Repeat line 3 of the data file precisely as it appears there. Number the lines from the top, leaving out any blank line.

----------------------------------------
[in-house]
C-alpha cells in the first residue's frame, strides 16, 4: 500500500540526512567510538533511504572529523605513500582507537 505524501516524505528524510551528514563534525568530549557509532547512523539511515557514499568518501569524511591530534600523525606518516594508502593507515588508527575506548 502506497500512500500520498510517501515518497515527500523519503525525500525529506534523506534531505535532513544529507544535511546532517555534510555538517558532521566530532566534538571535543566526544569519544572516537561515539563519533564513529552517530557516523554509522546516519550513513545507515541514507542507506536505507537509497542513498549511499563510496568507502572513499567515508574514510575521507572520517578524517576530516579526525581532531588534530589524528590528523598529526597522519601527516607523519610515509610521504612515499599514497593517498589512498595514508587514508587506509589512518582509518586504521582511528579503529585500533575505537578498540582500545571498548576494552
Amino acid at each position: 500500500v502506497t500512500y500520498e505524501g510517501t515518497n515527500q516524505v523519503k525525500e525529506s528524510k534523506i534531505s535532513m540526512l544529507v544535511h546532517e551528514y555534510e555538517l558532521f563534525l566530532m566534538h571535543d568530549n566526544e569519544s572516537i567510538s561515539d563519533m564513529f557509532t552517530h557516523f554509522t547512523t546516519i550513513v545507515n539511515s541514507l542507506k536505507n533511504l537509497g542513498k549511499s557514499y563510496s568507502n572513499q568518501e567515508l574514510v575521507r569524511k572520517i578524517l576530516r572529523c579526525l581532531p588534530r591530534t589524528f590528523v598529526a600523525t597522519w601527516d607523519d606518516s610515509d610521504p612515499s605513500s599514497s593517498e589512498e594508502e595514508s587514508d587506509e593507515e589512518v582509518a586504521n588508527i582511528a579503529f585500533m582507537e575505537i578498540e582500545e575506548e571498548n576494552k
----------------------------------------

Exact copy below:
Amino acid at each position: 500500500v502506497t500512500y500520498e505524501g510517501t515518497n515527500q516524505v523519503k525525500e525529506s528524510k534523506i534531505s535532513m540526512l544529507v544535511h546532517e551528514y555534510e555538517l558532521f563534525l566530532m566534538h571535543d568530549n566526544e569519544s572516537i567510538s561515539d563519533m564513529f557509532t552517530h557516523f554509522t547512523t546516519i550513513v545507515n539511515s541514507l542507506k536505507n533511504l537509497g542513498k549511499s557514499y563510496s568507502n572513499q568518501e567515508l574514510v575521507r569524511k572520517i578524517l576530516r572529523c579526525l581532531p588534530r591530534t589524528f590528523v598529526a600523525t597522519w601527516d607523519d606518516s610515509d610521504p612515499s605513500s599514497s593517498e589512498e594508502e595514508s587514508d587506509e593507515e589512518v582509518a586504521n588508527i582511528a579503529f585500533m582507537e575505537i578498540e582500545e575506548e571498548n576494552k